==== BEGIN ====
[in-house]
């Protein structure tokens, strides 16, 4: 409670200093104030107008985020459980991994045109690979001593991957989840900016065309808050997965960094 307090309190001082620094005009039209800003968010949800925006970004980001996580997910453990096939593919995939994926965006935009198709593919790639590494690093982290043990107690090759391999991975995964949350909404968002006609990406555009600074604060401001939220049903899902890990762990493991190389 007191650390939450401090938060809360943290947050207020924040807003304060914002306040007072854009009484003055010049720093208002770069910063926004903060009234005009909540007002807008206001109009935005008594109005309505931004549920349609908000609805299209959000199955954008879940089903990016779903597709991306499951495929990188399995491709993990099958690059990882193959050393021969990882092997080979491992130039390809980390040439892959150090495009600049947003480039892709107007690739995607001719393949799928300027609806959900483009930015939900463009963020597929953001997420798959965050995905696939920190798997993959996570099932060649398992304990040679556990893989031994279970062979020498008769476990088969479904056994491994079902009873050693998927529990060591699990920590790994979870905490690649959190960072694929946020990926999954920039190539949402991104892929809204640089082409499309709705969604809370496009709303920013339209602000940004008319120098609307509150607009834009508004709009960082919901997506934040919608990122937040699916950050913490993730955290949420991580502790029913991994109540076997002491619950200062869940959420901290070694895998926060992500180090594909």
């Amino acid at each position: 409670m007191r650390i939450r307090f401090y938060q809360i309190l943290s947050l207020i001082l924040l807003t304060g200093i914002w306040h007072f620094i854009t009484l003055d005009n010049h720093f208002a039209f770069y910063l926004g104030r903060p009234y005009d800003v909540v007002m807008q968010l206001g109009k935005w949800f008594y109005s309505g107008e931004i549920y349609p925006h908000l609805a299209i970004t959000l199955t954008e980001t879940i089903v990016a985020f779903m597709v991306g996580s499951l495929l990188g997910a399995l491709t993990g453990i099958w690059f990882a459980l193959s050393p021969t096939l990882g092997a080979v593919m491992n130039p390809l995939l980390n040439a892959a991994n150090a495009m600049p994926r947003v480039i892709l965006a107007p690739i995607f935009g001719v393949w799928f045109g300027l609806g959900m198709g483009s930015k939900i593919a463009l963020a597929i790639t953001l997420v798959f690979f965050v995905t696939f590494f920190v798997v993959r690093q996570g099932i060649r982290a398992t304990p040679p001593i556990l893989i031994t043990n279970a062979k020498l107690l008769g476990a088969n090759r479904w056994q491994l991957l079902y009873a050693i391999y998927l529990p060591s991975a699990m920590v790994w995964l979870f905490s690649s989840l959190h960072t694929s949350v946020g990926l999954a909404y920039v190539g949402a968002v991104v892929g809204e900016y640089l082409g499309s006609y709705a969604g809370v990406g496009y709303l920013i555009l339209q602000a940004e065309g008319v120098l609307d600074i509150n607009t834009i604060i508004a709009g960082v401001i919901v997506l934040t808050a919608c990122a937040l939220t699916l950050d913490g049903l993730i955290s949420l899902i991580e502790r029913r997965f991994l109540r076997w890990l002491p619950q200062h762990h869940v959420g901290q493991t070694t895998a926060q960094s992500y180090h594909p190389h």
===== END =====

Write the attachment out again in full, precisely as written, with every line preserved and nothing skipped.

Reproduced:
[in-house]
């Protein structure tokens, strides 16, 4: 409670200093104030107008985020459980991994045109690979001593991957989840900016065309808050997965960094 307090309190001082620094005009039209800003968010949800925006970004980001996580997910453990096939593919995939994926965006935009198709593919790639590494690093982290043990107690090759391999991975995964949350909404968002006609990406555009600074604060401001939220049903899902890990762990493991190389 007191650390939450401090938060809360943290947050207020924040807003304060914002306040007072854009009484003055010049720093208002770069910063926004903060009234005009909540007002807008206001109009935005008594109005309505931004549920349609908000609805299209959000199955954008879940089903990016779903597709991306499951495929990188399995491709993990099958690059990882193959050393021969990882092997080979491992130039390809980390040439892959150090495009600049947003480039892709107007690739995607001719393949799928300027609806959900483009930015939900463009963020597929953001997420798959965050995905696939920190798997993959996570099932060649398992304990040679556990893989031994279970062979020498008769476990088969479904056994491994079902009873050693998927529990060591699990920590790994979870905490690649959190960072694929946020990926999954920039190539949402991104892929809204640089082409499309709705969604809370496009709303920013339209602000940004008319120098609307509150607009834009508004709009960082919901997506934040919608990122937040699916950050913490993730955290949420991580502790029913991994109540076997002491619950200062869940959420901290070694895998926060992500180090594909």
């Amino acid at each position: 409670m007191r650390i939450r307090f401090y938060q809360i309190l943290s947050l207020i001082l924040l807003t304060g200093i914002w306040h007072f620094i854009t009484l003055d005009n010049h720093f208002a039209f770069y910063l926004g104030r903060p009234y005009d800003v909540v007002m807008q968010l206001g109009k935005w949800f008594y109005s309505g107008e931004i549920y349609p925006h908000l609805a299209i970004t959000l199955t954008e980001t879940i089903v990016a985020f779903m597709v991306g996580s499951l495929l990188g997910a399995l491709t993990g453990i099958w690059f990882a459980l193959s050393p021969t096939l990882g092997a080979v593919m491992n130039p390809l995939l980390n040439a892959a991994n150090a495009m600049p994926r947003v480039i892709l965006a107007p690739i995607f935009g001719v393949w799928f045109g300027l609806g959900m198709g483009s930015k939900i593919a463009l963020a597929i790639t953001l997420v798959f690979f965050v995905t696939f590494f920190v798997v993959r690093q996570g099932i060649r982290a398992t304990p040679p001593i556990l893989i031994t043990n279970a062979k020498l107690l008769g476990a088969n090759r479904w056994q491994l991957l079902y009873a050693i391999y998927l529990p060591s991975a699990m920590v790994w995964l979870f905490s690649s989840l959190h960072t694929s949350v946020g990926l999954a909404y920039v190539g949402a968002v991104v892929g809204e900016y640089l082409g499309s006609y709705a969604g809370v990406g496009y709303l920013i555009l339209q602000a940004e065309g008319v120098l609307d600074i509150n607009t834009i604060i508004a709009g960082v401001i919901v997506l934040t808050a919608c990122a937040l939220t699916l950050d913490g049903l993730i955290s949420l899902i991580e502790r029913r997965f991994l109540r076997w890990l002491p619950q200062h762990h869940v959420g901290q493991t070694t895998a926060q960094s992500y180090h594909p190389h």